05 June 2024

Statement of the Financial Stability Committee of the Central Bank of Iceland 5 June 2024

The Icelandic financial system is on a solid footing. The systemically important banks’ capital and liquidity are strong, and they have ready access to funding. Arrears are still at a low level despite high interest rates. It is well to bear in mind, however, that persistent inflation concurrent with weaker economic activity will present challenges for the financial system in the coming term.

Real estate market activity has increased. Population growth, income growth, and the repercussions of earthquakes and volcanic eruptions near the town of Grindavík have stimulated demand. By the same token, growth in lending to construction and real estate firms is robust, and the construction sector labour force has expanded.

The private sector debt-to-GDP ratio has declined in the recent term and is low in historical context. The equity position of households carrying mortgage debt has continued to strengthen, but their debt service burden has grown heavier. The rise in real interest rates has weakened households’ disposable income and firms’ operating environment. The effects of this are likely to come even more strongly to the fore in the coming term. On the other hand, households’ equity position is sound, as is that of companies in most sectors.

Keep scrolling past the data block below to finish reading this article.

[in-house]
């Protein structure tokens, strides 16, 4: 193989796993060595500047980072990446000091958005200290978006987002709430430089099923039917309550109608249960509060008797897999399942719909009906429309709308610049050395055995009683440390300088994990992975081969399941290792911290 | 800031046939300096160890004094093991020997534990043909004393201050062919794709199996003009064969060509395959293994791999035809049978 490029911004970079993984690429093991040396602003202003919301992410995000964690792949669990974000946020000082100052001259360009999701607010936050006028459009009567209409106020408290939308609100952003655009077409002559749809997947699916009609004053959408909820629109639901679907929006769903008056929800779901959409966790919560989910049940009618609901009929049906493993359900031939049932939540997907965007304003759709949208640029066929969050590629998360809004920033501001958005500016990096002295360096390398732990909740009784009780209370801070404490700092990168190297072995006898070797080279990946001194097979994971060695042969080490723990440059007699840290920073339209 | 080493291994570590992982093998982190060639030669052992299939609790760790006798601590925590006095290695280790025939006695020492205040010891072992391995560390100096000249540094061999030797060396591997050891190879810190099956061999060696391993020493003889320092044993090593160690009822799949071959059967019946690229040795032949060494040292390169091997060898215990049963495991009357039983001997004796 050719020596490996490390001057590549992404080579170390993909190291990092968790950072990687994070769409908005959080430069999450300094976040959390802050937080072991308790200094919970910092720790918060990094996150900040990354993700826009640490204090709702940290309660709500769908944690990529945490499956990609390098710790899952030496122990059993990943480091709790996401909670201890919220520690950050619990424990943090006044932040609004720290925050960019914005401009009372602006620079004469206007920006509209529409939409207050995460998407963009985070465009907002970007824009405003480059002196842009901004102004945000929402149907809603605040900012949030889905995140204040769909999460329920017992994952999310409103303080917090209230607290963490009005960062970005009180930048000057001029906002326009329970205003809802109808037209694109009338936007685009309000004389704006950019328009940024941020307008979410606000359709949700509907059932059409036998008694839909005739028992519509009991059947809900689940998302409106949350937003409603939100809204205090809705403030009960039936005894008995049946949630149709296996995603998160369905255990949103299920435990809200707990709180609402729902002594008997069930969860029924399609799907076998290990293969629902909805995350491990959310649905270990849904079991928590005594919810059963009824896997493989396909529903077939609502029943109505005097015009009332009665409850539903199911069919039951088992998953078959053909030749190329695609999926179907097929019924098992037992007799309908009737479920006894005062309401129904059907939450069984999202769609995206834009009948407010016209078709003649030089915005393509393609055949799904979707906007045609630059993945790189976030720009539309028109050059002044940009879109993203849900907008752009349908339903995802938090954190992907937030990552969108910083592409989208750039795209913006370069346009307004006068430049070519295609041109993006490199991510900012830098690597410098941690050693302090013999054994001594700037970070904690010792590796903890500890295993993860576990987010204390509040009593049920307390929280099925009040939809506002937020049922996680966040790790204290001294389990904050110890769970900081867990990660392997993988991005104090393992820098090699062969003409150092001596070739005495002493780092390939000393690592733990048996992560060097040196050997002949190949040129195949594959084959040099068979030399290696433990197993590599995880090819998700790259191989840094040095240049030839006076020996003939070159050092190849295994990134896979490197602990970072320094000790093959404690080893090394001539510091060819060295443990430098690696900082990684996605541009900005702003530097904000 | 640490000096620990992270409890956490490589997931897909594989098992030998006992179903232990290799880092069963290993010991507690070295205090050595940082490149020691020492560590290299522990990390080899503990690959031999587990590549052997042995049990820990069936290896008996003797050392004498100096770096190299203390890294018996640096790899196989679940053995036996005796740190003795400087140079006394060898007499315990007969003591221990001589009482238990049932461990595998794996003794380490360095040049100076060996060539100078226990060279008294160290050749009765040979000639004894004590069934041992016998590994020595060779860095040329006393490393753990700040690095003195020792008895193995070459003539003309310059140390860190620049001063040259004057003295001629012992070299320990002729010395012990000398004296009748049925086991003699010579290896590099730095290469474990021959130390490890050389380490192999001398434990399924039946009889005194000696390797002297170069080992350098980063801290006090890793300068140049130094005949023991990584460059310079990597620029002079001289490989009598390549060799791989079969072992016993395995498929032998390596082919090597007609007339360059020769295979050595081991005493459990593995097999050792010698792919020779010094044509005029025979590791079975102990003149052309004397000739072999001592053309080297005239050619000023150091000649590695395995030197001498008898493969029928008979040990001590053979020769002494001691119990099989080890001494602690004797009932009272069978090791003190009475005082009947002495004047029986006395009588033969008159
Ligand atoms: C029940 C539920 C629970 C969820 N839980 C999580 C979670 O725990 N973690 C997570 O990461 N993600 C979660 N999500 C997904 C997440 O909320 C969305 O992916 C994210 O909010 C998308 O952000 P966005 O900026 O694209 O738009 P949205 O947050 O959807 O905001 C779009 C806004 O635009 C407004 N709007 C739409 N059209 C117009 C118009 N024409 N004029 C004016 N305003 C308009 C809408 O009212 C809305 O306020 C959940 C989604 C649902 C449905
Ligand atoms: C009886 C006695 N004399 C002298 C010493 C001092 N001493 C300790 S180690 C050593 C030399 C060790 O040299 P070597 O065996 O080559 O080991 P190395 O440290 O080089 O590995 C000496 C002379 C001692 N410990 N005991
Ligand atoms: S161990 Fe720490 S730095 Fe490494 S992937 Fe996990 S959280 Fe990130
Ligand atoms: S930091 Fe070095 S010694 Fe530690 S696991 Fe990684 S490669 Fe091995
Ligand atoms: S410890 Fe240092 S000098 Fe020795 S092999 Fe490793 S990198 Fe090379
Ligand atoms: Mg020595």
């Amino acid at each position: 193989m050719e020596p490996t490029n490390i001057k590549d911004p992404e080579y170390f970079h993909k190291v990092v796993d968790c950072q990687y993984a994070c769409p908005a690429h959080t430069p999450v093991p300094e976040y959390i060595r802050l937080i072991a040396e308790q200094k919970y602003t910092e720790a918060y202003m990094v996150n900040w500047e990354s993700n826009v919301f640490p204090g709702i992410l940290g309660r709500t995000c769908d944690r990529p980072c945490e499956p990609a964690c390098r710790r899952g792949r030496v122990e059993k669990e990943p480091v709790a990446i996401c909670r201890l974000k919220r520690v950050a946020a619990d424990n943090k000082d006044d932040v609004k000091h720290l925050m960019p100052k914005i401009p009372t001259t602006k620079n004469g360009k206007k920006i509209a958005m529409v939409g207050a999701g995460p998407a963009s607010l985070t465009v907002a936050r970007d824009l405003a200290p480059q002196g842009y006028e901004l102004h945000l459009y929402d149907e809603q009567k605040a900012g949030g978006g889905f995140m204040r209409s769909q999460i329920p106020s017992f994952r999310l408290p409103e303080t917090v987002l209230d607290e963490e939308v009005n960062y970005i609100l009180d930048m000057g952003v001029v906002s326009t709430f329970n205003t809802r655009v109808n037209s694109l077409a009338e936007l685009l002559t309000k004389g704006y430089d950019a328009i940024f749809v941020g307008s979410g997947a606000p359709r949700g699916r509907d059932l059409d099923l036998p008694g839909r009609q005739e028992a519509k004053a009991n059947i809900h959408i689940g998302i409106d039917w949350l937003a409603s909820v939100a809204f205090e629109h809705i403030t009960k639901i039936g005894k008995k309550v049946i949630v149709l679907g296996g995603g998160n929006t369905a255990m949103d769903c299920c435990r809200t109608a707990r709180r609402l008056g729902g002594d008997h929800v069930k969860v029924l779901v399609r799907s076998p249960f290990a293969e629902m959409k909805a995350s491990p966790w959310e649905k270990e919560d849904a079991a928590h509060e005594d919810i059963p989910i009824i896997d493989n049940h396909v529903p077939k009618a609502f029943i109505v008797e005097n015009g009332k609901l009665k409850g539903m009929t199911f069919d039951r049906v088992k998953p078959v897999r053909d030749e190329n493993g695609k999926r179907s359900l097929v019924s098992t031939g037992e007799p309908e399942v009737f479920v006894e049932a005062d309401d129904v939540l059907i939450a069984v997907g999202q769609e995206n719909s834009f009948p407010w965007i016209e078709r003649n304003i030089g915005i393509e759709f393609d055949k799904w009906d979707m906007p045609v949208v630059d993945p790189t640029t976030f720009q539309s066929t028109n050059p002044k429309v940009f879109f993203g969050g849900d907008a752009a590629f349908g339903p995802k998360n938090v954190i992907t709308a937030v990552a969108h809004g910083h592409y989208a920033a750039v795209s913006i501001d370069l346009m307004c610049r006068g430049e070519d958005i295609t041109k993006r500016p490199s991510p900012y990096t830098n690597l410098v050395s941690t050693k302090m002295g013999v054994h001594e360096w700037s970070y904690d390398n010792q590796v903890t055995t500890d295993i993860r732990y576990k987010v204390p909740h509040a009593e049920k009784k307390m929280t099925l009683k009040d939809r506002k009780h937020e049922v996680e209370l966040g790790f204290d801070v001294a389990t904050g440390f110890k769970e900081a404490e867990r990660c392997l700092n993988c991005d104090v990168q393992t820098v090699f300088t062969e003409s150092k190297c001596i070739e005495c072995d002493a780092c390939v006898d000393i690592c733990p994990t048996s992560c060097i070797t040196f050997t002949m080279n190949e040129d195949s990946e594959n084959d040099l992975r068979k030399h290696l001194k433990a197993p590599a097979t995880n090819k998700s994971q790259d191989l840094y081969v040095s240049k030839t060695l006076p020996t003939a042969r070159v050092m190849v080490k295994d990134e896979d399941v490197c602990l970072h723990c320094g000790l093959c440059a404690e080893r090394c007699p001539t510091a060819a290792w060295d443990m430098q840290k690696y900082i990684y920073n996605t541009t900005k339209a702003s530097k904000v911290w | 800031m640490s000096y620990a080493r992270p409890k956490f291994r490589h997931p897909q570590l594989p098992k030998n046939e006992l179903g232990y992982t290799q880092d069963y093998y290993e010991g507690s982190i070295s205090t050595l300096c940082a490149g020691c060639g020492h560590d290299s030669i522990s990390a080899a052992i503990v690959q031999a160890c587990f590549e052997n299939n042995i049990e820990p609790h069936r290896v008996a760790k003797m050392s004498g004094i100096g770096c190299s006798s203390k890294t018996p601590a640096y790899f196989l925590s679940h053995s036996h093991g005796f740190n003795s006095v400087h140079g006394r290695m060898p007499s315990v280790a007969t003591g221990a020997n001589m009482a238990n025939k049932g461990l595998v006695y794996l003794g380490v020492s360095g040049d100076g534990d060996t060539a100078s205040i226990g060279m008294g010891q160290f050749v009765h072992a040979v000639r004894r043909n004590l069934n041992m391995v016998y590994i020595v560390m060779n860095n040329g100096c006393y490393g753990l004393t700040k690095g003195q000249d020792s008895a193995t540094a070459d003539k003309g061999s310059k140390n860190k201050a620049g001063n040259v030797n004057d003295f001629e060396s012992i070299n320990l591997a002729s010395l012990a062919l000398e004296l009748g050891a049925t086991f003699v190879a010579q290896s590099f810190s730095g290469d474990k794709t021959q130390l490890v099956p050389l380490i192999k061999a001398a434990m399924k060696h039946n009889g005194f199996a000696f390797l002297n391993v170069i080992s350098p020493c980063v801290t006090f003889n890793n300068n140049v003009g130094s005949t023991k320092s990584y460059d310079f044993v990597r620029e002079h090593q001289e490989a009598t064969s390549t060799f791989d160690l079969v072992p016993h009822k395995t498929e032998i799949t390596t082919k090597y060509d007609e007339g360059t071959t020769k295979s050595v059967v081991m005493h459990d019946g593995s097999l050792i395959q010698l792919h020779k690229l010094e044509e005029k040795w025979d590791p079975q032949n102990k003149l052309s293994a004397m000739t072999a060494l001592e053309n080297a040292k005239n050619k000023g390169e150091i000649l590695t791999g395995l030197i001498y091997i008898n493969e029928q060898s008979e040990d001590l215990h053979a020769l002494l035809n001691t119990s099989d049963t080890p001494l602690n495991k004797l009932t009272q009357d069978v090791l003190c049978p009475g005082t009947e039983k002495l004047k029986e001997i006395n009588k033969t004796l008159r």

There are signs that the economy is slowing down alongside the rise in real interest rates. Heavier debt service burdens in tandem with weaker growth in economic activity exacerbate the likelihood of financial distress. In order to maintain the banks’ resilience, the Financial Stability Committee (FSN) has decided to keep the countercyclical capital buffer rate unchanged at 2.5%. The Committee stresses the importance of a robust capital position under current circumstances.

The FSN emphasises the importance of operational security in payment intermediation. The resilience of payment intermediation should be addressed in a comprehensive way, including through harmonisation of financial market responses to operational incidents, contingency exercises, and cybersecurity testing. The FSN is of the view that the passage of the bill of legislation amending the Act on the Central Bank of Iceland as regards operational security in payment intermediation, which is currently before Parliament, will facilitate greater security and resilience.

The Committee will continue to apply the policy instruments at its disposal so as to preserve financial stability, thereby enabling the financial system to mediate credit and payments and redistribute risks appropriately.

Press release no. 10/2024
5 June 2024

See further:

Background to the decision on the countercyclical capital buffer, memorandum

Background to the decision on the countercyclical capital buffer, data